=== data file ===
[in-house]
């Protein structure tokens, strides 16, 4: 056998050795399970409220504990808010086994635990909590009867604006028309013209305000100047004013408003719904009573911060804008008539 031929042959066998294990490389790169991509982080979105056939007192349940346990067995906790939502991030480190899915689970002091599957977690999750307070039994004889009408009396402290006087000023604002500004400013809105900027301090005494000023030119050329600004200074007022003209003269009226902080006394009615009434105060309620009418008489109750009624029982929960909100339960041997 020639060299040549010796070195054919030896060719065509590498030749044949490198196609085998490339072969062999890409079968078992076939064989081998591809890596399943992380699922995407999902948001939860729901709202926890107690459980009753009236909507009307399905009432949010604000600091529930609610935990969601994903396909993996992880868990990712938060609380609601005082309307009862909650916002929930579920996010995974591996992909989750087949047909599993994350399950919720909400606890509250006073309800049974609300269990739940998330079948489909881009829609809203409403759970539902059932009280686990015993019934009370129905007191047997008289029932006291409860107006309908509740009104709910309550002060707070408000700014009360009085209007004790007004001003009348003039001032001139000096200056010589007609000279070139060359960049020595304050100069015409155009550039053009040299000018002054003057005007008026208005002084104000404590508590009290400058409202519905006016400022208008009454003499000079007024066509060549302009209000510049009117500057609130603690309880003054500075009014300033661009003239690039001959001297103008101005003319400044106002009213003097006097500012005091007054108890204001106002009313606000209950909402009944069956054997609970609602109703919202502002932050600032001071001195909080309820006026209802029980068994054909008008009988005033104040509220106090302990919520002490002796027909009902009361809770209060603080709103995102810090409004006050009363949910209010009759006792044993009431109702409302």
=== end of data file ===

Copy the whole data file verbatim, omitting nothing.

[in-house]
């Protein structure tokens, strides 16, 4: 056998050795399970409220504990808010086994635990909590009867604006028309013209305000100047004013408003719904009573911060804008008539 031929042959066998294990490389790169991509982080979105056939007192349940346990067995906790939502991030480190899915689970002091599957977690999750307070039994004889009408009396402290006087000023604002500004400013809105900027301090005494000023030119050329600004200074007022003209003269009226902080006394009615009434105060309620009418008489109750009624029982929960909100339960041997 020639060299040549010796070195054919030896060719065509590498030749044949490198196609085998490339072969062999890409079968078992076939064989081998591809890596399943992380699922995407999902948001939860729901709202926890107690459980009753009236909507009307399905009432949010604000600091529930609610935990969601994903396909993996992880868990990712938060609380609601005082309307009862909650916002929930579920996010995974591996992909989750087949047909599993994350399950919720909400606890509250006073309800049974609300269990739940998330079948489909881009829609809203409403759970539902059932009280686990015993019934009370129905007191047997008289029932006291409860107006309908509740009104709910309550002060707070408000700014009360009085209007004790007004001003009348003039001032001139000096200056010589007609000279070139060359960049020595304050100069015409155009550039053009040299000018002054003057005007008026208005002084104000404590508590009290400058409202519905006016400022208008009454003499000079007024066509060549302009209000510049009117500057609130603690309880003054500075009014300033661009003239690039001959001297103008101005003319400044106002009213003097006097500012005091007054108890204001106002009313606000209950909402009944069956054997609970609602109703919202502002932050600032001071001195909080309820006026209802029980068994054909008008009988005033104040509220106090302990919520002490002796027909009902009361809770209060603080709103995102810090409004006050009363949910209010009759006792044993009431109702409302």